If my blog posts have inspired someone directly to get on the bike that would be amazing!
During coronavirus I’ve found myself focusing on just riding, rather than writing about riding, though occasionally I might add a longer description to my Instagram posts. They tend to have more of an observational, pastoral quality to them rather than them being about my head. If my blog posts have inspired someone directly to get on the bike that would be amazing!
There are many people in lockdown who may have suffered from mental health problems as a result of the restrictions in place and limited contact with the outside world. What advice would you give them if they’re just starting out on their bike?
I think it’s been tricky for a lot of people. Not everyone has easy access to safe cycling space, or has the ability to train at home.
If you’re new to riding or haven’t been on the bike in a long time I’d definitely have a look to see what cycling groups are in your area. They can be a great source of knowledge, local advice and support, aside from any group rides and other opportunities they might offer.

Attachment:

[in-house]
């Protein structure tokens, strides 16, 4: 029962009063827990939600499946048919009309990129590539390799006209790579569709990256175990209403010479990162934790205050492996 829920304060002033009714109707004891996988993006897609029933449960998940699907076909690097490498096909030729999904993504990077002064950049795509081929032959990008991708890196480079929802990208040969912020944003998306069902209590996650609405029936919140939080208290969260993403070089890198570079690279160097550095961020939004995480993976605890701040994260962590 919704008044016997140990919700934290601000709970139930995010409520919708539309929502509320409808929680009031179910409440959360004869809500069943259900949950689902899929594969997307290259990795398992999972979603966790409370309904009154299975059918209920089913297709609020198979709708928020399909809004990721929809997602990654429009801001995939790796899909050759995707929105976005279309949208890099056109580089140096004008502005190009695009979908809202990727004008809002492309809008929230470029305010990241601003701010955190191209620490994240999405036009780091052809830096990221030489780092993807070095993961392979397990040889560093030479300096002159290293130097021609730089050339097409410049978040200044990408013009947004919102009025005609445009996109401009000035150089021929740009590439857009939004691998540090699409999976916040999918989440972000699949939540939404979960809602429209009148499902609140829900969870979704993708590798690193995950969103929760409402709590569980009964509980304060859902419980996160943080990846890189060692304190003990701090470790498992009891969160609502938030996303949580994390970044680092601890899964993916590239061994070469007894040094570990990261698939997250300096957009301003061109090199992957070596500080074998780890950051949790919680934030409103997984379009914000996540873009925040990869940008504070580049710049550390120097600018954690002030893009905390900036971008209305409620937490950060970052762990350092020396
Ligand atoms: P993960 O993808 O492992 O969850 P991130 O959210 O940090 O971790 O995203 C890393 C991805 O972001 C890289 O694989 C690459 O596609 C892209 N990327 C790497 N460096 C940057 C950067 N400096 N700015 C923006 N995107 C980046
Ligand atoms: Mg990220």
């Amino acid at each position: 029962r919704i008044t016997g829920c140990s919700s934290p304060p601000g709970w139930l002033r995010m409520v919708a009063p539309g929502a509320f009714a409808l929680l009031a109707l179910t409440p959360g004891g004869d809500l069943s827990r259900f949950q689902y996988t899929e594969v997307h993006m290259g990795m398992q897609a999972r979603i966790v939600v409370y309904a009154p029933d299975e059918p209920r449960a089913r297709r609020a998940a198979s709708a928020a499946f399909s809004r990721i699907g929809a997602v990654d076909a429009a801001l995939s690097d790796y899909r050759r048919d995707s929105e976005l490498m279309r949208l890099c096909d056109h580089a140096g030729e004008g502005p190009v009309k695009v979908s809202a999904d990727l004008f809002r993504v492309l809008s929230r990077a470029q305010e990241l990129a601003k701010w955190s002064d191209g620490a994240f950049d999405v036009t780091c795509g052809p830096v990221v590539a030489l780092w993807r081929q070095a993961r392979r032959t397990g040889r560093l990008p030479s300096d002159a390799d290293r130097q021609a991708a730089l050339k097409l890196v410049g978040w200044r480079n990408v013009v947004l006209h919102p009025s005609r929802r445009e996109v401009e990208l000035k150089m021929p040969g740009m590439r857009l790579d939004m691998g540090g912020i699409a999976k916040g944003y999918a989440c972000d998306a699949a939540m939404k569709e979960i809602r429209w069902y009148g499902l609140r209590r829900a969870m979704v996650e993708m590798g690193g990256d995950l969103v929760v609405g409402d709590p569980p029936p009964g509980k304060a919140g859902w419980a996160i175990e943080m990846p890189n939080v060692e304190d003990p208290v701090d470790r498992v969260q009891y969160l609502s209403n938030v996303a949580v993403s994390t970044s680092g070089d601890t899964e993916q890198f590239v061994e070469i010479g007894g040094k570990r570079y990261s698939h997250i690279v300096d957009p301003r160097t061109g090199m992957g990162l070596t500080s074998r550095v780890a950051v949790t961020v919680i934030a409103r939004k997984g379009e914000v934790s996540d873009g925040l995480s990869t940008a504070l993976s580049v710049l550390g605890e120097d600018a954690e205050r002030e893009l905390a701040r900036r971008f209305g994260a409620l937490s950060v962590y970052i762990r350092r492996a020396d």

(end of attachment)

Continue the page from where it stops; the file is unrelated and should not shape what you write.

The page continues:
There should also be free adult bike training available, though I’d presume many of these might be on hold during coronavirus restrictions.
Here in the capital, the London Cycling Campaign has set up a Cycle Buddies initiative where experienced riders can provide support to those new to commuting by bike.
On the practical side I’d say teach yourself how to replace a punctured inner tube – it’s fairly straightforward and it’ll save you money and potentially a long walk! There’s plenty of guidance on the web (including here at Cycling UK) and online classes.
Are there any other experiences or advice you would like to share?
I initially thought cycling was pretty much a cure for stress and for a while it seemed to make everything better. Later on I learnt that it’s not and I can be just a miserable while cycling!
Riding doesn’t magic the underlying problems away and there are times when a ride makes little difference to my mood. It is a brilliant management tool, however, the most important one I have to counter mental health issues.
If it is for you as well it’s worth considering what you can do if you can’t cycle for any reason. Maybe something else physical such as running or perhaps something more on the creative side.
I’ve had a couple of major injuries since I’ve been riding and it took a long time to regain my fitness. I found that keeping in touch with my riding buddies at social occasions meant I didn’t feel quite so isolated as I might have done otherwise.
I also planned to write my magnum opus but, strangely, that never came to fruition.
One last thing: stay well-hydrated and fuelled. If this means inserting an unplanned coffee stop into the middle of your ride… so be it!